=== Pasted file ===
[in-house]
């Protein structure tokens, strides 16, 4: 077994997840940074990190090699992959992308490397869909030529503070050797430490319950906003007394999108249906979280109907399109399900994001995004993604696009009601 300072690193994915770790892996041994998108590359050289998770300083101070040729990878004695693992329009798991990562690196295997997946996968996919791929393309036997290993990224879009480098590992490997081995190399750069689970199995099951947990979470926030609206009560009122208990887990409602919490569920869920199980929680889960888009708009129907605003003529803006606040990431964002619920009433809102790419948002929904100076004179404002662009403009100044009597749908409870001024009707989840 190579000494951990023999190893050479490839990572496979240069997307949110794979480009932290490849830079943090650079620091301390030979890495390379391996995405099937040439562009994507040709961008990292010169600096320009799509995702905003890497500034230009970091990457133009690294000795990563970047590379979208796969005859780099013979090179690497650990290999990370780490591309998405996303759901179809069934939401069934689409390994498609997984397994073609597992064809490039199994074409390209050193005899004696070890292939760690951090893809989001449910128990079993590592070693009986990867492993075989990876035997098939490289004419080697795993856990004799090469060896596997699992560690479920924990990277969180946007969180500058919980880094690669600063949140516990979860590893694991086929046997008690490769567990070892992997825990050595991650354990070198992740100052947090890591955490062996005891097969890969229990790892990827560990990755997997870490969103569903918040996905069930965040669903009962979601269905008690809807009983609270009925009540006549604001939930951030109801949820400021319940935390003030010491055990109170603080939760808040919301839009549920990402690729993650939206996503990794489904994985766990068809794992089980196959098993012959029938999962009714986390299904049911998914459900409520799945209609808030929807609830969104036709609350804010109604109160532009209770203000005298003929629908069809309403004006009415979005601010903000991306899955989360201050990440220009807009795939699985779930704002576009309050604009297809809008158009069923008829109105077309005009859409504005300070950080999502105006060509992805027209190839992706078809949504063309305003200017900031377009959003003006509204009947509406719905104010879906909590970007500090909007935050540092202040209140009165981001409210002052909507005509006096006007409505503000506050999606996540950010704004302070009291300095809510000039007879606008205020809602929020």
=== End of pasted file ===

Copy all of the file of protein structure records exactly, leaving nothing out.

[in-house]
């Protein structure tokens, strides 16, 4: 077994997840940074990190090699992959992308490397869909030529503070050797430490319950906003007394999108249906979280109907399109399900994001995004993604696009009601 300072690193994915770790892996041994998108590359050289998770300083101070040729990878004695693992329009798991990562690196295997997946996968996919791929393309036997290993990224879009480098590992490997081995190399750069689970199995099951947990979470926030609206009560009122208990887990409602919490569920869920199980929680889960888009708009129907605003003529803006606040990431964002619920009433809102790419948002929904100076004179404002662009403009100044009597749908409870001024009707989840 190579000494951990023999190893050479490839990572496979240069997307949110794979480009932290490849830079943090650079620091301390030979890495390379391996995405099937040439562009994507040709961008990292010169600096320009799509995702905003890497500034230009970091990457133009690294000795990563970047590379979208796969005859780099013979090179690497650990290999990370780490591309998405996303759901179809069934939401069934689409390994498609997984397994073609597992064809490039199994074409390209050193005899004696070890292939760690951090893809989001449910128990079993590592070693009986990867492993075989990876035997098939490289004419080697795993856990004799090469060896596997699992560690479920924990990277969180946007969180500058919980880094690669600063949140516990979860590893694991086929046997008690490769567990070892992997825990050595991650354990070198992740100052947090890591955490062996005891097969890969229990790892990827560990990755997997870490969103569903918040996905069930965040669903009962979601269905008690809807009983609270009925009540006549604001939930951030109801949820400021319940935390003030010491055990109170603080939760808040919301839009549920990402690729993650939206996503990794489904994985766990068809794992089980196959098993012959029938999962009714986390299904049911998914459900409520799945209609808030929807609830969104036709609350804010109604109160532009209770203000005298003929629908069809309403004006009415979005601010903000991306899955989360201050990440220009807009795939699985779930704002576009309050604009297809809008158009069923008829109105077309005009859409504005300070950080999502105006060509992805027209190839992706078809949504063309305003200017900031377009959003003006509204009947509406719905104010879906909590970007500090909007935050540092202040209140009165981001409210002052909507005509006096006007409505503000506050999606996540950010704004302070009291300095809510000039007879606008205020809602929020």